Stephanie Wooden begins Transcending Conquest with a twelve-page foreword through which she describes not solely her methodology and supply base, but in addition her motivations for pursuing this challenge. Maybe as a preemptive defense-she notes that some would possibly dismiss her as “missing enough authority” to strategy the Nahuatl codices as an American English-speaker-Wooden spends an excessive amount of her introduction describing childhood experiences with Mexican migrant employees earlier than turning her consideration to extra technical issues (ix). This decidedly casual introduction appears oddly folksy, and nearly jarring, when the reader strikes from these pages into Wooden’s rationalization of her methodology and the meant objective of her analysis. She largely confines secondary sources and historiographical data to this preface and to her finish notes; there’s little context given in regards to the conquest itself, besides when related to a selected scene or determine.
Transcending Conquest contains six chapters, every transferring ahead in time to a selected chronological level when a selected sort of codex or manuscript was almost definitely composed and was most prevalent. She consists of a number of examples of every supply sort, and weaves illustrations all through the textual content quite than confining them to an insert someplace close to the e-book’s center. Thus, within the chapter describing codices written closest to the precise date of the conquest, a pictograph of a Spaniard battling an indigenous warrior seems simply earlier than Wooden’s evaluation of that pictograph. As she states in her preface, Wooden appears to be like past the extra apparent elements of indigenous portrayals of Spaniards to notice that these portrayals ceaselessly belie the standard assumption that the Aztecs and different indigenous teams regarded the Spanish as gods returned from the heavens.
Wooden explicitly states that she intends to write down not a monolithic treatise on indigenous views of the Spanish conquest and colonial interval, however quite a collection of chapters that perform as thematically associated essays drawing from a typical indigenous supply base. Maybe appropriately given the gradual introduction of alphabetic writing to Nahua “author-artists,” Wooden employs solely pictorial sources in her preliminary chapters, incorporating manuscripts and different textual sources because the e-book progresses from the conquest interval to the colonial (23). Her chosen pictographs and scenes come from codices in archives situated in each the Americas and France.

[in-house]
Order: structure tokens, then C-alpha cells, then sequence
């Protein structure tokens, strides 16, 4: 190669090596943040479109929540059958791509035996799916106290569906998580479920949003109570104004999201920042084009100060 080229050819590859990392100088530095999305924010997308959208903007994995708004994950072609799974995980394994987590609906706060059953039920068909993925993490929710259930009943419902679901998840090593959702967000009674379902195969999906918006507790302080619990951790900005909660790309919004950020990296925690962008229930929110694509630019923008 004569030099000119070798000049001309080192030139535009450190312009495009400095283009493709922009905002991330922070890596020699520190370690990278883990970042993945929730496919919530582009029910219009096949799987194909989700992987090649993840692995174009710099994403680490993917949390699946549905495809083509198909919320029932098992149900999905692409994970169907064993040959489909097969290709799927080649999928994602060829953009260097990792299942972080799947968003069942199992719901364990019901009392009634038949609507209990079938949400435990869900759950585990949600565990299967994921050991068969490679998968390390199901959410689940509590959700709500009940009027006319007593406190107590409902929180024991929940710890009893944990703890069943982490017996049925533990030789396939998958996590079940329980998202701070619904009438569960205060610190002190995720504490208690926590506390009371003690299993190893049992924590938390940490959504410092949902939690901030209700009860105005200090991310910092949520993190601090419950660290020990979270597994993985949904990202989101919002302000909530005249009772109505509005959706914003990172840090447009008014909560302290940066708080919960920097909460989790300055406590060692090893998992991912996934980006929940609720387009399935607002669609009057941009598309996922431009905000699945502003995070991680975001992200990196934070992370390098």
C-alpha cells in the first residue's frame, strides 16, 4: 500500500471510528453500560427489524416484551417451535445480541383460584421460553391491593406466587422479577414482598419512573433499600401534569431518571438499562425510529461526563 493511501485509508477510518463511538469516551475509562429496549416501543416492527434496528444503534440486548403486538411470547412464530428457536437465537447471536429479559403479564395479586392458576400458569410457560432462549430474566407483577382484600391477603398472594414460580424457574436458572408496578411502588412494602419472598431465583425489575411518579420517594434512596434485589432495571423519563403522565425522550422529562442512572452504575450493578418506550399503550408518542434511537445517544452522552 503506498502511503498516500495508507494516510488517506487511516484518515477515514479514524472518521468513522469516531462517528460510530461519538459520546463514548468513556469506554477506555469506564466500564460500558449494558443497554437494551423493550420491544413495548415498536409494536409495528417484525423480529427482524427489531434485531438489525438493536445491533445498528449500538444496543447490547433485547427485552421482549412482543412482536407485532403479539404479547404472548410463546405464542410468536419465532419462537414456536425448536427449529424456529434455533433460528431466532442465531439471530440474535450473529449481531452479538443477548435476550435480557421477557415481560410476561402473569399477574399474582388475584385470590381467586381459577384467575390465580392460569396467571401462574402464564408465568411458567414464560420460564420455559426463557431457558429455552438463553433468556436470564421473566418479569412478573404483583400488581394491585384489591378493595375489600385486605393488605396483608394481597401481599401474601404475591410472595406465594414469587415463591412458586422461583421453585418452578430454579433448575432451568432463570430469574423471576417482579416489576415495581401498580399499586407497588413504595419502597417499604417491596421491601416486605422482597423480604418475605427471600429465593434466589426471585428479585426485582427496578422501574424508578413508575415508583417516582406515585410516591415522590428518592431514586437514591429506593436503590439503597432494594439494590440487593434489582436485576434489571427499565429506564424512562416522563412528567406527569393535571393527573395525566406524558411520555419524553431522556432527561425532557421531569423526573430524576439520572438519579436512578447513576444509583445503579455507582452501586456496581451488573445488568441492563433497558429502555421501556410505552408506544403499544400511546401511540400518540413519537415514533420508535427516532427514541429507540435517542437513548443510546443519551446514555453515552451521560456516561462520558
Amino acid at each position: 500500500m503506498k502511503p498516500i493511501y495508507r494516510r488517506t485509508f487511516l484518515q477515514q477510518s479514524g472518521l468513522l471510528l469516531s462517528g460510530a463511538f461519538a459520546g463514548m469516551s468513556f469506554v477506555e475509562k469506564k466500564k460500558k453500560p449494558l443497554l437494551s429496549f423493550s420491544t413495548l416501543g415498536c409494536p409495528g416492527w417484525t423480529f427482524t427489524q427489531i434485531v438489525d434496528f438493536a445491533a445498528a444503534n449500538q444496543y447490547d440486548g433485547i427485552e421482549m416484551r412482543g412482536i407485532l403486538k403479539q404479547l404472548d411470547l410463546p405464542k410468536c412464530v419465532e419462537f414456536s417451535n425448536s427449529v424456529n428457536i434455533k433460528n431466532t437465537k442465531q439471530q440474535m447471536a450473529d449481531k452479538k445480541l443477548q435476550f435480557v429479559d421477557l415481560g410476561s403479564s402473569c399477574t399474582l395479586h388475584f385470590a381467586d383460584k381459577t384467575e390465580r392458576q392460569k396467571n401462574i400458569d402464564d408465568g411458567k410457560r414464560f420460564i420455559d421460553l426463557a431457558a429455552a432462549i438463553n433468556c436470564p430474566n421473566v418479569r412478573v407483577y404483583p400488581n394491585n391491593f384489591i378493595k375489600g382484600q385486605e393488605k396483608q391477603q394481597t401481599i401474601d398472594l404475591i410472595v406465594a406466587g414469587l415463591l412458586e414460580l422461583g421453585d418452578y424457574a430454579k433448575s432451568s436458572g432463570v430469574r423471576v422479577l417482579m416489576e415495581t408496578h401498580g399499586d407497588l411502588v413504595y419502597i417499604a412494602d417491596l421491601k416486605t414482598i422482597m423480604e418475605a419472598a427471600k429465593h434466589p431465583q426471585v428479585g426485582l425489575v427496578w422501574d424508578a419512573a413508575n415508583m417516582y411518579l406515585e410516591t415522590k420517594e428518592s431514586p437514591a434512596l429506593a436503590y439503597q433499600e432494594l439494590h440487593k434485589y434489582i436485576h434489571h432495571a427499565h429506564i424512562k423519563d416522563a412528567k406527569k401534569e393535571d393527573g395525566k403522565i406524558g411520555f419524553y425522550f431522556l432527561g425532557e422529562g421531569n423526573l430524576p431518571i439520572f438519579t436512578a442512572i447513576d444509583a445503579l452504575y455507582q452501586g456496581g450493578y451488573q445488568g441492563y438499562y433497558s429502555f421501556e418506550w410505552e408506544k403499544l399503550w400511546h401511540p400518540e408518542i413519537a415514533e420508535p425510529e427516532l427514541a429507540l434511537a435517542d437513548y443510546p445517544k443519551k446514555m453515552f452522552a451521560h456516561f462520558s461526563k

Wooden carefully reads her chosen sources-she argues that pictographs can certainly be learn, since they largely serve the identical perform as alphabetic texts-for clues and insights maybe missed by others who may need dismissed or downplayed the significance of pictorial proof, given the frequent European choice for word-based supplies. She doesn’t categorically exclude textual sources, however within the chapter coping with títulos, written paperwork detailing a city’s rights to say sure allotments of land, Wooden seems barely much less assured than in these about codices and mapas, paperwork combining textual and pictographic parts to narrate native histories and genealogies.
Transcending Conquest is maybe a bit temporary, with solely 162 pages of textual content, together with the preface; Wooden’s notes and bibliography are fairly hefty by comparability, taking over fifty-three further pages. Regardless of her said preliminary trepidation, Wooden succeeds together with her argument that there are additional clues to be present in indigenous codices and manuscripts, even for these inherently outdoors the discursive framework of indigeneity.